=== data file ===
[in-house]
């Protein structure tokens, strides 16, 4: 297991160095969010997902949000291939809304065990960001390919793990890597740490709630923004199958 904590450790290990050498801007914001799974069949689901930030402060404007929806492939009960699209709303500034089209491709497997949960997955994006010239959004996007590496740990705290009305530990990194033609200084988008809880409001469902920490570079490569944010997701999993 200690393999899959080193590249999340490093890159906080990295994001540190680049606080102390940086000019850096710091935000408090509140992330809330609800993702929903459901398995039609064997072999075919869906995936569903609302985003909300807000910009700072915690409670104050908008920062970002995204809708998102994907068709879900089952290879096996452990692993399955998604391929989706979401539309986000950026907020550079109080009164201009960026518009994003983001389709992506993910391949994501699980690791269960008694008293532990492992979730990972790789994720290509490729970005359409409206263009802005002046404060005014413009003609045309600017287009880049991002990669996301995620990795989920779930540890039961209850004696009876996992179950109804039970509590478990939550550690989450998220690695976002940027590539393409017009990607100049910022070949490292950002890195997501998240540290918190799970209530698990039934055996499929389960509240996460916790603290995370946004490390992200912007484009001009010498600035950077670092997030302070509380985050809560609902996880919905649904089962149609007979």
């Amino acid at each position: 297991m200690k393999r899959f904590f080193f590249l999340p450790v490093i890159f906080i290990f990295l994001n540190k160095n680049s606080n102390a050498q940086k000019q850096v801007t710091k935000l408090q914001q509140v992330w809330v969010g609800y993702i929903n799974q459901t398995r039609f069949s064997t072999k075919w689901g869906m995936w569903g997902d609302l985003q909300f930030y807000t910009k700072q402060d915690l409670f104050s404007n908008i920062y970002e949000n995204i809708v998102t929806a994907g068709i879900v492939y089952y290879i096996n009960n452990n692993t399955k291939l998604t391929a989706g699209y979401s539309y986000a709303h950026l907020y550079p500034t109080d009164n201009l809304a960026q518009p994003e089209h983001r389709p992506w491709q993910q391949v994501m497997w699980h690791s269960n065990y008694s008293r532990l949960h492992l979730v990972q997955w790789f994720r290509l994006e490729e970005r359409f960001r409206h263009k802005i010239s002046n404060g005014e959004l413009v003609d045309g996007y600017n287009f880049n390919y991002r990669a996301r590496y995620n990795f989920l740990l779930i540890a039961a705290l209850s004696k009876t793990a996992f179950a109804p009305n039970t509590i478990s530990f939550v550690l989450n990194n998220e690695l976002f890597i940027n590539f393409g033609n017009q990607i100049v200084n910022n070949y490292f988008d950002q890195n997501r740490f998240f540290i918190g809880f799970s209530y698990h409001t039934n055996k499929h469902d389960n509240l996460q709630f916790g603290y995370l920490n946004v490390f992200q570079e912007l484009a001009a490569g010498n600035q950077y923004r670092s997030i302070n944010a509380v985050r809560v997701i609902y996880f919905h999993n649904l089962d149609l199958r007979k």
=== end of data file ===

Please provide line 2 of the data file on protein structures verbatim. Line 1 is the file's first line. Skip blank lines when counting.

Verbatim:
């Protein structure tokens, strides 16, 4: 297991160095969010997902949000291939809304065990960001390919793990890597740490709630923004199958 904590450790290990050498801007914001799974069949689901930030402060404007929806492939009960699209709303500034089209491709497997949960997955994006010239959004996007590496740990705290009305530990990194033609200084988008809880409001469902920490570079490569944010997701999993 200690393999899959080193590249999340490093890159906080990295994001540190680049606080102390940086000019850096710091935000408090509140992330809330609800993702929903459901398995039609064997072999075919869906995936569903609302985003909300807000910009700072915690409670104050908008920062970002995204809708998102994907068709879900089952290879096996452990692993399955998604391929989706979401539309986000950026907020550079109080009164201009960026518009994003983001389709992506993910391949994501699980690791269960008694008293532990492992979730990972790789994720290509490729970005359409409206263009802005002046404060005014413009003609045309600017287009880049991002990669996301995620990795989920779930540890039961209850004696009876996992179950109804039970509590478990939550550690989450998220690695976002940027590539393409017009990607100049910022070949490292950002890195997501998240540290918190799970209530698990039934055996499929389960509240996460916790603290995370946004490390992200912007484009001009010498600035950077670092997030302070509380985050809560609902996880919905649904089962149609007979």